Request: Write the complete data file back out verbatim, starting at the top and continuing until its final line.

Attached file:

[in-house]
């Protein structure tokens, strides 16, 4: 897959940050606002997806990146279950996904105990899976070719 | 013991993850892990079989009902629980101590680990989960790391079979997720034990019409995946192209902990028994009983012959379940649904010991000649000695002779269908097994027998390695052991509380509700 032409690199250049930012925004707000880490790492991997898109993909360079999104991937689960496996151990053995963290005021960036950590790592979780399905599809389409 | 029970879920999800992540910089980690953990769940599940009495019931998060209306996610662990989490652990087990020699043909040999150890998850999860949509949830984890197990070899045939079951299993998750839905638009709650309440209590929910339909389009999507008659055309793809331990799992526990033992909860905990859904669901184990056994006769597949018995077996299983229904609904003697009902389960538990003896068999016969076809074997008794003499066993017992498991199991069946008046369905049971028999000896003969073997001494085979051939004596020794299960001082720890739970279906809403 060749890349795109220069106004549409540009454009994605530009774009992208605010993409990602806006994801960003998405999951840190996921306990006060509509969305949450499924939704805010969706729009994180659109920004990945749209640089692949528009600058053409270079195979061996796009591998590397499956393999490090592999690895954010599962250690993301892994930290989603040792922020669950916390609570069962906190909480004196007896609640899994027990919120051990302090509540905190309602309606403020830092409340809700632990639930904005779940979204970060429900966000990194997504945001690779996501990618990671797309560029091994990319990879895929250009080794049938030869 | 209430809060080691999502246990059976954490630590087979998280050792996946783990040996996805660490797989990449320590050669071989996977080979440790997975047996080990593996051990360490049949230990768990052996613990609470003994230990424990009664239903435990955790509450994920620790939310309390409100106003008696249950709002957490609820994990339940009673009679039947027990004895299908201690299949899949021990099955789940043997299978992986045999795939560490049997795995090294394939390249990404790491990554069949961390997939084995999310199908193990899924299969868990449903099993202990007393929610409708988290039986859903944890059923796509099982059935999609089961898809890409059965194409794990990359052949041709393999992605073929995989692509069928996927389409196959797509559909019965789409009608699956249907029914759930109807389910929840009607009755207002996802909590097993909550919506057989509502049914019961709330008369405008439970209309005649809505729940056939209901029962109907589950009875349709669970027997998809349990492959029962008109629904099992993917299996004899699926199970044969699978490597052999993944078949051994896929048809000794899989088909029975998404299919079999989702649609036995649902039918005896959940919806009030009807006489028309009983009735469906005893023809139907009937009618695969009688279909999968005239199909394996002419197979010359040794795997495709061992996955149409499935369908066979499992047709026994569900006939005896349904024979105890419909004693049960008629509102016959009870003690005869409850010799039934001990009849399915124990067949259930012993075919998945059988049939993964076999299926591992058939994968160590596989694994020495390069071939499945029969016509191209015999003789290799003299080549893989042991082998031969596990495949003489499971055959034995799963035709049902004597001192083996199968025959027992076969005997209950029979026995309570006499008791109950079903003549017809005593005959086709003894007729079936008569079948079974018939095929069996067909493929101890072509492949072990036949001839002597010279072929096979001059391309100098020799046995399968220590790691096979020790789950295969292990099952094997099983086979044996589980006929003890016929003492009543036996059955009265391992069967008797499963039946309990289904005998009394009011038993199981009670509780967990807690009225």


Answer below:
[in-house]
């Protein structure tokens, strides 16, 4: 897959940050606002997806990146279950996904105990899976070719 | 013991993850892990079989009902629980101590680990989960790391079979997720034990019409995946192209902990028994009983012959379940649904010991000649000695002779269908097994027998390695052991509380509700 032409690199250049930012925004707000880490790492991997898109993909360079999104991937689960496996151990053995963290005021960036950590790592979780399905599809389409 | 029970879920999800992540910089980690953990769940599940009495019931998060209306996610662990989490652990087990020699043909040999150890998850999860949509949830984890197990070899045939079951299993998750839905638009709650309440209590929910339909389009999507008659055309793809331990799992526990033992909860905990859904669901184990056994006769597949018995077996299983229904609904003697009902389960538990003896068999016969076809074997008794003499066993017992498991199991069946008046369905049971028999000896003969073997001494085979051939004596020794299960001082720890739970279906809403 060749890349795109220069106004549409540009454009994605530009774009992208605010993409990602806006994801960003998405999951840190996921306990006060509509969305949450499924939704805010969706729009994180659109920004990945749209640089692949528009600058053409270079195979061996796009591998590397499956393999490090592999690895954010599962250690993301892994930290989603040792922020669950916390609570069962906190909480004196007896609640899994027990919120051990302090509540905190309602309606403020830092409340809700632990639930904005779940979204970060429900966000990194997504945001690779996501990618990671797309560029091994990319990879895929250009080794049938030869 | 209430809060080691999502246990059976954490630590087979998280050792996946783990040996996805660490797989990449320590050669071989996977080979440790997975047996080990593996051990360490049949230990768990052996613990609470003994230990424990009664239903435990955790509450994920620790939310309390409100106003008696249950709002957490609820994990339940009673009679039947027990004895299908201690299949899949021990099955789940043997299978992986045999795939560490049997795995090294394939390249990404790491990554069949961390997939084995999310199908193990899924299969868990449903099993202990007393929610409708988290039986859903944890059923796509099982059935999609089961898809890409059965194409794990990359052949041709393999992605073929995989692509069928996927389409196959797509559909019965789409009608699956249907029914759930109807389910929840009607009755207002996802909590097993909550919506057989509502049914019961709330008369405008439970209309005649809505729940056939209901029962109907589950009875349709669970027997998809349990492959029962008109629904099992993917299996004899699926199970044969699978490597052999993944078949051994896929048809000794899989088909029975998404299919079999989702649609036995649902039918005896959940919806009030009807006489028309009983009735469906005893023809139907009937009618695969009688279909999968005239199909394996002419197979010359040794795997495709061992996955149409499935369908066979499992047709026994569900006939005896349904024979105890419909004693049960008629509102016959009870003690005869409850010799039934001990009849399915124990067949259930012993075919998945059988049939993964076999299926591992058939994968160590596989694994020495390069071939499945029969016509191209015999003789290799003299080549893989042991082998031969596990495949003489499971055959034995799963035709049902004597001192083996199968025959027992076969005997209950029979026995309570006499008791109950079903003549017809005593005959086709003894007729079936008569079948079974018939095929069996067909493929101890072509492949072990036949001839002597010279072929096979001059391309100098020799046995399968220590790691096979020790789950295969292990099952094997099983086979044996589980006929003890016929003492009543036996059955009265391992069967008797499963039946309990289904005998009394009011038993199981009670509780967990807690009225």